Wednesday, July 17, 2013

How are you too?

Photo by Francois Deschamps
She asked me (again) this morning. I responded, “Have you read my blog post” and she said “Yes.”

I understood the “how are” much better than the “you,” which at that moment totally mystified me. I wondered where was the “you” to evaluate its happiness? Was this going to be an inside job, with “you” evaluating “you”?

I knew that I had a body, but at that moment, especially as this was my Pilates (yes, I did her photos) session, my body felt like a machine, breathing in through my nose and out through my mouth and pointing my feet and keeping my knees two fists apart and not bending my legs. So it wasn't “you” doing all that but rather my body. If there were a “you,” where was it? Could I have left my "you" at home? Or worst yet, could “you” have been lost in a fantasy, constructed by my mind? And if so, how did it know when to join my body and when to strike out on its own?

To relieve the difficulty of this question, and to allow my Pilates session to be beneficial, I asked her, “Well, how are you?” She answered in such a way that I had little clue how she really was, so I added, “On a scale of one to ten?” And, expecting a number and the end to this ridiculous dialogue, she replied, “Better than last week.”

Then I went to see my chiropractor who straightens me out with his magic touch. No sooner had I passed through the door of his office, he asked, "How is the world treating you?" I was unprepared for this. Discovering that the world was actually engaged in a practice of treating me was quite an unwelcome revelation. I explained to him that his question was a dualism, separating me from the rest of the world. He agreed and started telling me about a movie called the Secret, about some holy grail. I then remembered that I tried to read the book, maybe at Costco, and if I were Holden Caulfield, I'd say that I wanted to barf, but since I'm not, I starting thinking about the other patients who were waiting to see him, and that pretty much ended our conversation.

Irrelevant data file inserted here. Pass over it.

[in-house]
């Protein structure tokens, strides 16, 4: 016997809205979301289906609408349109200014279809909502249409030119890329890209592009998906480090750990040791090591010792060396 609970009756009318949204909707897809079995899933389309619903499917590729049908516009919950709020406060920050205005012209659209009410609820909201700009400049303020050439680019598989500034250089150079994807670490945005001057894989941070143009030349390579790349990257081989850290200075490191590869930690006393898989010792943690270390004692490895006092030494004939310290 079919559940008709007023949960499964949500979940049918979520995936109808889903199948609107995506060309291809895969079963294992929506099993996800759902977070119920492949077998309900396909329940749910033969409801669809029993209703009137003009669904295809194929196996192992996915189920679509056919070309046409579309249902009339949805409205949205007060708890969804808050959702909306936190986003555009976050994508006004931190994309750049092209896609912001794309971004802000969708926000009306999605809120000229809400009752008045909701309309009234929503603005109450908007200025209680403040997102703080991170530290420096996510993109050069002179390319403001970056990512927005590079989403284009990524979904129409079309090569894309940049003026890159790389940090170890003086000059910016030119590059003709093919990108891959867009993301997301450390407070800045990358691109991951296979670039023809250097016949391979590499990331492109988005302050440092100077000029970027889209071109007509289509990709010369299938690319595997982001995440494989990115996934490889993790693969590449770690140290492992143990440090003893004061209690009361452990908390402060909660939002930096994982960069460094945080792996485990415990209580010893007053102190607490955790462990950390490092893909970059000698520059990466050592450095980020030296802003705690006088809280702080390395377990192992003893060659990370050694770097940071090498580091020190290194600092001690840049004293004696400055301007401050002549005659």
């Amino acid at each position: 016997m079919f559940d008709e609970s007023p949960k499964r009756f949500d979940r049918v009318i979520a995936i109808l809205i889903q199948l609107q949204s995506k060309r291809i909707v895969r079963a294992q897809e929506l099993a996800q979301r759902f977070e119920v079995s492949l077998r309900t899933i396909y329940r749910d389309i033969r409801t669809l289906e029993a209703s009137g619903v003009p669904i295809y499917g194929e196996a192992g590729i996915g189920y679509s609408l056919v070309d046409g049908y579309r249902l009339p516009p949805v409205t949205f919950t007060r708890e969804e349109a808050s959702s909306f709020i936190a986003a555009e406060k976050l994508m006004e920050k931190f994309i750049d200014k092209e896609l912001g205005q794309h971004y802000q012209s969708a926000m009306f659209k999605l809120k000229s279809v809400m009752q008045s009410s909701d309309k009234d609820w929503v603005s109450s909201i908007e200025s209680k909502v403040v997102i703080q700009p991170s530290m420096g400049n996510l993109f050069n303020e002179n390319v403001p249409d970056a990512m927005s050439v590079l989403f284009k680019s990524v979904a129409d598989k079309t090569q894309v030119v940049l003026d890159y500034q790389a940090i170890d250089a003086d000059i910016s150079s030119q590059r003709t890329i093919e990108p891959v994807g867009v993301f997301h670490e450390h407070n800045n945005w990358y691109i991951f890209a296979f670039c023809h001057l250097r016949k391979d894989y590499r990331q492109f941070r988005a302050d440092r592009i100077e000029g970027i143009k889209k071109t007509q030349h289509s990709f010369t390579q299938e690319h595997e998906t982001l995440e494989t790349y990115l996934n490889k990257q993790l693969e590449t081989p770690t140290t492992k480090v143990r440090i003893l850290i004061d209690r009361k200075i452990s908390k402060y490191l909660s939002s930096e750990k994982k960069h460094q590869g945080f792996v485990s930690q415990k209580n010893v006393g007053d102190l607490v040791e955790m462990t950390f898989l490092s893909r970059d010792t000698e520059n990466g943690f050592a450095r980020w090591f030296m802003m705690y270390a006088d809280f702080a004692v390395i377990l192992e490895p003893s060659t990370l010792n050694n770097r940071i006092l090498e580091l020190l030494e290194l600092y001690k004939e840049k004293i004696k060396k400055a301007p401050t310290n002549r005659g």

Later in the day, I opened the door for a woman coming into the Austin Zen Center. She quietly asked me how I was. “Fine,” I said. And then, as I took off my shoes, I realized I hadn't asked her. “How rude,” I thought. So I asked her and was glad that she was fine too.

Photo by Francois Deschamps


Anonymous said...

Do you like Costco better than Sam's? H.

Kim Mosley said...

Laugh! Actually Sams is not too good in Austin. They are just a few blocks apart, but Sams is dark and dank and the stuff is not as good. It is much better in Florissant.

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